Some successful endurance athletes get as little as 5% of their calories from protein and since a gram of protein contains about four calories, thats less than 35 grams of protein a day for a 2500-calorie-per-day diet!

    At the other extreme are vegan bodybuilders and those new to the plant-based diet who are accustomed to higher amounts of protein and worried about what will happen when they stop eating meat. They aim for higher amounts of protein, often 25 to 30 percent of calories. Its hard to get this amount from whole plant-foods, so they often turn to vegan protein supplements to get the extra boost theyre looking for.

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    Vegan Protein Sources To Help You Crush Your Macros

    Vegan Protein Sources

    EMMIE SATRAZEMIS, RD, CSSD September 14, 2019

    While most pant based eaters likely don’t struggle with getting enough protein for basic needs, achieving a high protein vegan diet may be a different story. Plants aren’t traditionally protein-rich, even though they can contain some protein, so when it comes to switching up your vegan macro balance to align with your fitness goals you have to know where to look. To help you crush your daily macros, here’s everything you need to know about upping your protein with plants.

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    Why Do We Need Protein

    Protein is an essential part of our nutrition, making up about 17% of the bodys weight and it is the main component of our muscles, skin, internal organs, especially the heart and brain, as well as our eyes, hair and nails. Our immune system also requires protein to help make antibodies that are required to help fight infections, and protein also plays a role in blood sugar regulation, fat metabolism and energy function.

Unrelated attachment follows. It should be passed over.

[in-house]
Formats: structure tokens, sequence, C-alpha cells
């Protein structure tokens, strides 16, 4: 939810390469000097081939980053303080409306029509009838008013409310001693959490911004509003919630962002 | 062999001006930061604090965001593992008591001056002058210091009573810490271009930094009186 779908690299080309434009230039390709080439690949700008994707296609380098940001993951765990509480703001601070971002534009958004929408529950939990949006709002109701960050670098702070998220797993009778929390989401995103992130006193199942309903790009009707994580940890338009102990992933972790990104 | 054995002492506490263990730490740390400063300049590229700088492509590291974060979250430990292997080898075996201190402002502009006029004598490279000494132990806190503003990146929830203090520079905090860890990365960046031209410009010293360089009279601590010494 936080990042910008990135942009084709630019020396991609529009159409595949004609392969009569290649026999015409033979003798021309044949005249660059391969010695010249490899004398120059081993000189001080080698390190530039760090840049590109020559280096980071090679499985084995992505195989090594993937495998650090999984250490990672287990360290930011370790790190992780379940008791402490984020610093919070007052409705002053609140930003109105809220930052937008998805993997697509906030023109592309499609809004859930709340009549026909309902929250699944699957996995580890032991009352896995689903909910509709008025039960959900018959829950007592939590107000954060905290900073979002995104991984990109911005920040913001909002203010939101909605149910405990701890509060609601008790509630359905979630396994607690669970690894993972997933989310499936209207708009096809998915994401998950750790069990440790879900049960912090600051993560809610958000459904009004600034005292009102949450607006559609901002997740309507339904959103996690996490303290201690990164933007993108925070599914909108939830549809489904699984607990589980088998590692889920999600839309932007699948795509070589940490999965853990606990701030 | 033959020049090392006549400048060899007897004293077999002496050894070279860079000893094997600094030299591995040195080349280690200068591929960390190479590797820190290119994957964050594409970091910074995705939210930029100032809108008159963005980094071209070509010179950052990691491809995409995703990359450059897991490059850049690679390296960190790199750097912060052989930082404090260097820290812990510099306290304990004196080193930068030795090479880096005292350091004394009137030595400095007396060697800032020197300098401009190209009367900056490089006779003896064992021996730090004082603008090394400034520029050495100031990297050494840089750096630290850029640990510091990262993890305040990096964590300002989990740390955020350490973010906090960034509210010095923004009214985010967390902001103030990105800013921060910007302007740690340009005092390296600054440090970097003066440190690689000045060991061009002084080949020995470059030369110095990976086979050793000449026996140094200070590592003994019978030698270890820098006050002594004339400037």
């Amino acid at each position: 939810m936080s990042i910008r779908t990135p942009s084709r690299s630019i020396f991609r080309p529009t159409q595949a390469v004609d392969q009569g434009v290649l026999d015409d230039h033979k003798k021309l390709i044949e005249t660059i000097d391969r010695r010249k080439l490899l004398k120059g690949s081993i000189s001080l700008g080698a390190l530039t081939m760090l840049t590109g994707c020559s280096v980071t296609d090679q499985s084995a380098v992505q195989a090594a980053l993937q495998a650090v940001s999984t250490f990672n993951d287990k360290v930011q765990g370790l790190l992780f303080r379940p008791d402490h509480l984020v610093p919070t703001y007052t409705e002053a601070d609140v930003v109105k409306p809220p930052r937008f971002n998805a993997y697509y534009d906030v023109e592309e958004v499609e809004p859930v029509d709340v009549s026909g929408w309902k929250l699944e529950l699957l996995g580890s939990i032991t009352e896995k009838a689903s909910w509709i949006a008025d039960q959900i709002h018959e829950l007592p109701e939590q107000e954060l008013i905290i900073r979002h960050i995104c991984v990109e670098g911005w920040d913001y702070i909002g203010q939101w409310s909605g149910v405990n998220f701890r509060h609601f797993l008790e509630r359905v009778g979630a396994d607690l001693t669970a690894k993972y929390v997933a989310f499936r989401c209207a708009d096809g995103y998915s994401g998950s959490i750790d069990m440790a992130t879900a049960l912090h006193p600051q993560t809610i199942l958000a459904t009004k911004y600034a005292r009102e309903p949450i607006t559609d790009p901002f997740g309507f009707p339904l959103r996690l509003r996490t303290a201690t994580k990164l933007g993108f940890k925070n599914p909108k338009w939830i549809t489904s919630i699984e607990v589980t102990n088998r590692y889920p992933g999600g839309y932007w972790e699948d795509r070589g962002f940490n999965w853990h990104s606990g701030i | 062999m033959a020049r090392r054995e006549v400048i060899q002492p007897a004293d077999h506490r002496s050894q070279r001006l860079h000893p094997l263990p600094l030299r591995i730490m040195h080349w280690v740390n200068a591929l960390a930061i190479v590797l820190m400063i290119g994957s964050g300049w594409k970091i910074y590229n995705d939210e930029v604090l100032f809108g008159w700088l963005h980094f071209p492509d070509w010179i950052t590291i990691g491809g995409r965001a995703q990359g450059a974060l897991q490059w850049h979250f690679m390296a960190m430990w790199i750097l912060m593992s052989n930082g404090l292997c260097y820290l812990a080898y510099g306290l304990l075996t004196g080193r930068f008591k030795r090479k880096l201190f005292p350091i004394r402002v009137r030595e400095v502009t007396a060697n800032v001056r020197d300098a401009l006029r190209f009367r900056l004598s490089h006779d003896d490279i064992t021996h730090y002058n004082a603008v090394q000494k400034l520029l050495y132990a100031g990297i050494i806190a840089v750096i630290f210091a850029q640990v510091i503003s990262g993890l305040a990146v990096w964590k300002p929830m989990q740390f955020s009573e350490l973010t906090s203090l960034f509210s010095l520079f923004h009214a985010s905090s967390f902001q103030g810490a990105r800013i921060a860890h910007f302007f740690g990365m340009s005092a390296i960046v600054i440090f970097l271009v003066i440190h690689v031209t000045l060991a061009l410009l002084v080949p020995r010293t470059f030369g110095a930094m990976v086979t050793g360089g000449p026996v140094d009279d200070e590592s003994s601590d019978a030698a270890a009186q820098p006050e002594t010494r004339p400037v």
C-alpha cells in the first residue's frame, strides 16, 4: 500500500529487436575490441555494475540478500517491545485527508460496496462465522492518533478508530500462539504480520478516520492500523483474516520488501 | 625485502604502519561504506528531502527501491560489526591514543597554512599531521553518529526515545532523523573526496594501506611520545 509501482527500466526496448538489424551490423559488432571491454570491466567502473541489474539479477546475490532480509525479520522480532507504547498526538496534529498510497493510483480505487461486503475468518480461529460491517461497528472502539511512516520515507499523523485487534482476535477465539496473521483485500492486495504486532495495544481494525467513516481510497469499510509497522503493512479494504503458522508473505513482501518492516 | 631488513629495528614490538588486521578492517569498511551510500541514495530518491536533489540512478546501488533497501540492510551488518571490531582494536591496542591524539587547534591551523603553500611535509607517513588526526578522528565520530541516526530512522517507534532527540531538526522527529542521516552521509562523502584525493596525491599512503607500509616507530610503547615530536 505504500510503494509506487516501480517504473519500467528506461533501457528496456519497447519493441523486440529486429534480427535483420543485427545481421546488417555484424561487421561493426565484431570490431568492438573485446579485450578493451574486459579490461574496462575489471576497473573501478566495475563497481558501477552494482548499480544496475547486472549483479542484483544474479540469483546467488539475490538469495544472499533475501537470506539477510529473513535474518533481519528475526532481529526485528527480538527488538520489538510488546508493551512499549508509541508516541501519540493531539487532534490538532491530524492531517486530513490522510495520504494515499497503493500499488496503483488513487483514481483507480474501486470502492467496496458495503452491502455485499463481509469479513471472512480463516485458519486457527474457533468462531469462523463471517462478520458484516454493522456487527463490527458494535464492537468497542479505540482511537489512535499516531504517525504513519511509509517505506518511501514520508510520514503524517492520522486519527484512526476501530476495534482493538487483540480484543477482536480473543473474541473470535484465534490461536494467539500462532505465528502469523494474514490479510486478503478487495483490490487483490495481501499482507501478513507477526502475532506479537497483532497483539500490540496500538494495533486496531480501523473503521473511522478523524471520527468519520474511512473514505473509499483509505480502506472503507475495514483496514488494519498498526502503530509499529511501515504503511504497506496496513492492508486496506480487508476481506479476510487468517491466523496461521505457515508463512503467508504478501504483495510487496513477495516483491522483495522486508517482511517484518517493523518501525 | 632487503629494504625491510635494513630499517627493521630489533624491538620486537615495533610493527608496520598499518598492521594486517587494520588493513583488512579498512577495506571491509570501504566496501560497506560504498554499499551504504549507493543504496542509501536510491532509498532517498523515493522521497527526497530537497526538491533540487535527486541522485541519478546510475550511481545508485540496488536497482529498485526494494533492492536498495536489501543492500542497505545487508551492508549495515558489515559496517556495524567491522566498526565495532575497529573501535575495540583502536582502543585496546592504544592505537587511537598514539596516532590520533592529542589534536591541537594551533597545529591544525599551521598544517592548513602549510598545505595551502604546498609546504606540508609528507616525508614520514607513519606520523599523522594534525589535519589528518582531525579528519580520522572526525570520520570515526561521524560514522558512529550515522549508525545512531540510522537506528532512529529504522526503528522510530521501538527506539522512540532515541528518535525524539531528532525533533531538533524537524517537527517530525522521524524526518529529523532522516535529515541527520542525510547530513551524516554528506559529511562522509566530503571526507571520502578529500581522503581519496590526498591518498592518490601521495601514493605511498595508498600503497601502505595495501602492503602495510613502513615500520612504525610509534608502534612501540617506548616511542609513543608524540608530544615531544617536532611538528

Protein foods actually break down into 22 naturally occurring amino acids, which are known as the building blocks of protein. Of these, nine are known as essential amino acids, which means we must get them from food, as the body cannot make them itself. Protein is also a good source of a range of vitamins and minerals such as zinc and B vitamins. As a vegan, its important that all these amino acids are included in the diet to provide optimum nutrition.

    The key to getting the right amount of protein, and all the necessary amino acids, is to combine different grains with different vegetables and pulses such as beans and rice, or tofu with broccoli. Variety is key when it comes to being vegan, and not using substitute products such as vegan cheese to make up any deficiency as they are technically a processed food and offer little health benefit.

    Looking for more information on high-protein foods? Why not check out our high-protein recipes collection and then discover the best vegetarian protein sources to try.

    How Seitan May Affect Gut Health

    Seitan is made from pure gluten, so some people are concerned that eating it may negatively affect your gut health.

    Theres not much evidence that gluten harms gut health in folks who arent sensitive to it.

    There are theories especially in natural health spaces that eating gluten may contribute to developing leaky gut, but this syndrome isnt recognized by most mainstream medical professionals.